Originally published on The Vine, May 17, 2012.
In his most famous work, Swimming to Cambodia, the American memoirist Spalding Gray talks about his need to find some Perfect Moment before he can allow himself to leave a country. To find a pulsing, singular memory that ties together his experiences of the place and somehow serves to draw him out of himself. For Spalding, it was a search that could take months.
In the seven days we spent in the idyllic western reaches of the Philippines on our remote island boat expedition with Tao, I counted at least three.
In one I’m floating, weightless, in crystal clear, 28 degree waters, looking down upon an endless coral landscape thirty metres below and thinking to myself that this must be what it feels like to fly.
In another, I sit with two of my travel companions at the prow of the boat, silent, beer in hand, as the setting sun is eclipsed by the upthrust silhouette of the primeval, densely forested mountain island that is our home for the night.
And in the last, I’m having an underwater handstand competition with three laughing children from a local fishing village as the afternoon sun beats down on the soles of my upturned feet. If you’re wondering, they won.
By and large, the Philippines is what you might call a “bad news” country. In that it’s the sort of place you only ever pay attention to when something awful happens there. In the two months before I departed I counted a kidnapping, a hostage-taking, a terrorist attack, a multiple murder and then, a week before I was due to get there, a typhoon that killed over 1 000 people. When I mentioned to people that I was heading to the Philippines for a two week holiday they tended to look at me with concern in their eyes and ask the simple question, “Why?”
The answer was similarly simple: Tao.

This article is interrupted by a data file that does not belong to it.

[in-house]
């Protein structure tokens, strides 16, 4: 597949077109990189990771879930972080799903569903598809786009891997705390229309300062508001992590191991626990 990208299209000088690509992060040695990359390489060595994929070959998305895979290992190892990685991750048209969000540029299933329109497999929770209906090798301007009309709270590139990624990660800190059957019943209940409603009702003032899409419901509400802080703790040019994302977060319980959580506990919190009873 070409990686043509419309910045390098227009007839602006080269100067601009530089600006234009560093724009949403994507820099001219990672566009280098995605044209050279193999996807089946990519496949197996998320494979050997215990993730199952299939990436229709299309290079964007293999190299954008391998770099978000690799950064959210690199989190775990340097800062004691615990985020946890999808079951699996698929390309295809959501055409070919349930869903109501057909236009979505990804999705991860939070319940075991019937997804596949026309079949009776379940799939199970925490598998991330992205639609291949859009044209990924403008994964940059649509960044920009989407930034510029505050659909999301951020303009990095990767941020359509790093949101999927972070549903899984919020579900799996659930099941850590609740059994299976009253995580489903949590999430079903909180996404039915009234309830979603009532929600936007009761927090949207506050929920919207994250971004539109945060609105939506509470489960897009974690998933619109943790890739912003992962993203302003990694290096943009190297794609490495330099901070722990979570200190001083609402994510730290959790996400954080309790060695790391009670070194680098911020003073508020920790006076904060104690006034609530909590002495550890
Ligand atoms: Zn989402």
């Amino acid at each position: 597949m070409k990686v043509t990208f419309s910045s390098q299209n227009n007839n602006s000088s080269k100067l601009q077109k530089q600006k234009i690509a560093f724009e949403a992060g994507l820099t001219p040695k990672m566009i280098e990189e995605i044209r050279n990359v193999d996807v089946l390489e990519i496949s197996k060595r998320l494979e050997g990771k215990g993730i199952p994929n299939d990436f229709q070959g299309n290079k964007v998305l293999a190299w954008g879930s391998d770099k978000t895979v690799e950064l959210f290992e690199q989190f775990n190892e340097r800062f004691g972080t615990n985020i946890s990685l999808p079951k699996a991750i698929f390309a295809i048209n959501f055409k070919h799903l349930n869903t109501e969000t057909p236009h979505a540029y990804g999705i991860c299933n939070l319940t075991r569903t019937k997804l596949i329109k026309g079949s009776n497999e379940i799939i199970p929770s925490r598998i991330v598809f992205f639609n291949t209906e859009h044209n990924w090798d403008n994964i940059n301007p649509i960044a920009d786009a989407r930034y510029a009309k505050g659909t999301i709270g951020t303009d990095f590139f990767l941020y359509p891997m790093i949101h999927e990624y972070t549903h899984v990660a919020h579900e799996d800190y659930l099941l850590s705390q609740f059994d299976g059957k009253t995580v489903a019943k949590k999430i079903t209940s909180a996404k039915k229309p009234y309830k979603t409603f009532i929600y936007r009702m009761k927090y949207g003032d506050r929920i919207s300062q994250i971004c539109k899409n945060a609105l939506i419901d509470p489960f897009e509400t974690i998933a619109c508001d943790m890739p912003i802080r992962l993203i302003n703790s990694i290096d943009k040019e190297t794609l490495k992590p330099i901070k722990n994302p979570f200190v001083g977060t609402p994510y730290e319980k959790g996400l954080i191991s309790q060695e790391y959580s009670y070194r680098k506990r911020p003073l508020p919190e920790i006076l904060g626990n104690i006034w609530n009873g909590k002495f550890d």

Tao, which means person, or human, in Tagalog, are a locally based, locally owned and locally oriented company that offers bespoke 7-10 day expeditions that take in some of the most remote islands in the Palawan region. Oft-ignored by outsiders, Palawan contains a quarter of the Philippines’ 7000-plus islands and matches this figure with some of the most distant, undeveloped areas in the entire country. Journeying from the town of Coron to El Nido, or vice versa, and taking advantage of the 11 base camps they have set up in the area, Tao is the only company that takes people through this part of the world.
Catering for groups of between 7 and 20 people (and combining groups together if there’s not quite so many of you), Tao sets you up on one of their five modified fishing vessels with a six-strong crew of locals and an expedition leader who designs your journey day to day.
Our guide was Ollie, a 29-year-old with a ready laugh, a mischievous grin and an ability to clamber up a coconut tree with his bare hands. Ollie had been a fisherman for 12 years before he started working for Tao; he told me at one point that he knew his way round over a hundred of the islands and spoke six regional dialects. Everyone we met throughout the islands seemed to know and love the guy. Kids in particular flocked to Ollie like the Pied Piper – we woke one morning to find a dozen of them clambering all over him and laughing hysterically as he lay in a hammock.
Each day of the expedition we’d slowly make our way from one base camp to the next, taking in an array of pristine white beaches, freshwater lagoons, untarnished coral forests, World War Two shipwrecks, hidden coves and local villages as we went. To call the scenery postcard-worthy would be to do it a severe injustice. More than once I found myself laughing at how absurdly paradisal the entire thing was. In between each stop there’d typically be 1-2 hours of sailing time, which provided an opportunity to laze in the sun with a beer in one hand and a book in the other or simply watch the world drift by. At night, the crew would set up tables and a ring of flaming torches and you’d eat and drink under an endless expanse of stars.